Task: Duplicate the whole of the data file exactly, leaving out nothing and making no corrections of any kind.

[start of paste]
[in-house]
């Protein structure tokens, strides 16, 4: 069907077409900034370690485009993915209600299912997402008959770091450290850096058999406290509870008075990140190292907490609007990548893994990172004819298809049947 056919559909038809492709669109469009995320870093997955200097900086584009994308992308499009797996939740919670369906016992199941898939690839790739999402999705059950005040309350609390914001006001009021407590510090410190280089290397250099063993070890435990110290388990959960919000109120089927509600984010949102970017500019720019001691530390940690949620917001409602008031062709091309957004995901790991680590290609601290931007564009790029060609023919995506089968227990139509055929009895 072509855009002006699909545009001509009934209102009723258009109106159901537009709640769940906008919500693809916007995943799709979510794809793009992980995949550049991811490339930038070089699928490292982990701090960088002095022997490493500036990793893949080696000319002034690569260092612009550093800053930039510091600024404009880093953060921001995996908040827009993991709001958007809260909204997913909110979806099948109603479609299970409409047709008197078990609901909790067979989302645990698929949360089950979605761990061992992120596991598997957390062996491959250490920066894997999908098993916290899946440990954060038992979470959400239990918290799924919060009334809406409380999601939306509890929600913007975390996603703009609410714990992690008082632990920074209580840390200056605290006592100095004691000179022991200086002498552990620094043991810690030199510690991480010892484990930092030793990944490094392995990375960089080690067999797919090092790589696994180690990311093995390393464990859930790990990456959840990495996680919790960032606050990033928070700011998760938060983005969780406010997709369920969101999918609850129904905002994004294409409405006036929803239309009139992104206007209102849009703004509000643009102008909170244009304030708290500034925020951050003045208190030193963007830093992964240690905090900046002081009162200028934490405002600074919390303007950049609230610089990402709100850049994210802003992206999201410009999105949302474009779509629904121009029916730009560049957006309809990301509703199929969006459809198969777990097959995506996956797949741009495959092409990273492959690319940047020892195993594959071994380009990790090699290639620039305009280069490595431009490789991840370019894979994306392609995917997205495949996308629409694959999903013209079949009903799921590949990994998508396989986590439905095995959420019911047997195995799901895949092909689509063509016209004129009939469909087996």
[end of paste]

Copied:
[in-house]
């Protein structure tokens, strides 16, 4: 069907077409900034370690485009993915209600299912997402008959770091450290850096058999406290509870008075990140190292907490609007990548893994990172004819298809049947 056919559909038809492709669109469009995320870093997955200097900086584009994308992308499009797996939740919670369906016992199941898939690839790739999402999705059950005040309350609390914001006001009021407590510090410190280089290397250099063993070890435990110290388990959960919000109120089927509600984010949102970017500019720019001691530390940690949620917001409602008031062709091309957004995901790991680590290609601290931007564009790029060609023919995506089968227990139509055929009895 072509855009002006699909545009001509009934209102009723258009109106159901537009709640769940906008919500693809916007995943799709979510794809793009992980995949550049991811490339930038070089699928490292982990701090960088002095022997490493500036990793893949080696000319002034690569260092612009550093800053930039510091600024404009880093953060921001995996908040827009993991709001958007809260909204997913909110979806099948109603479609299970409409047709008197078990609901909790067979989302645990698929949360089950979605761990061992992120596991598997957390062996491959250490920066894997999908098993916290899946440990954060038992979470959400239990918290799924919060009334809406409380999601939306509890929600913007975390996603703009609410714990992690008082632990920074209580840390200056605290006592100095004691000179022991200086002498552990620094043991810690030199510690991480010892484990930092030793990944490094392995990375960089080690067999797919090092790589696994180690990311093995390393464990859930790990990456959840990495996680919790960032606050990033928070700011998760938060983005969780406010997709369920969101999918609850129904905002994004294409409405006036929803239309009139992104206007209102849009703004509000643009102008909170244009304030708290500034925020951050003045208190030193963007830093992964240690905090900046002081009162200028934490405002600074919390303007950049609230610089990402709100850049994210802003992206999201410009999105949302474009779509629904121009029916730009560049957006309809990301509703199929969006459809198969777990097959995506996956797949741009495959092409990273492959690319940047020892195993594959071994380009990790090699290639620039305009280069490595431009490789991840370019894979994306392609995917997205495949996308629409694959999903013209079949009903799921590949990994998508396989986590439905095995959420019911047997195995799901895949092909689509063509016209004129009939469909087996």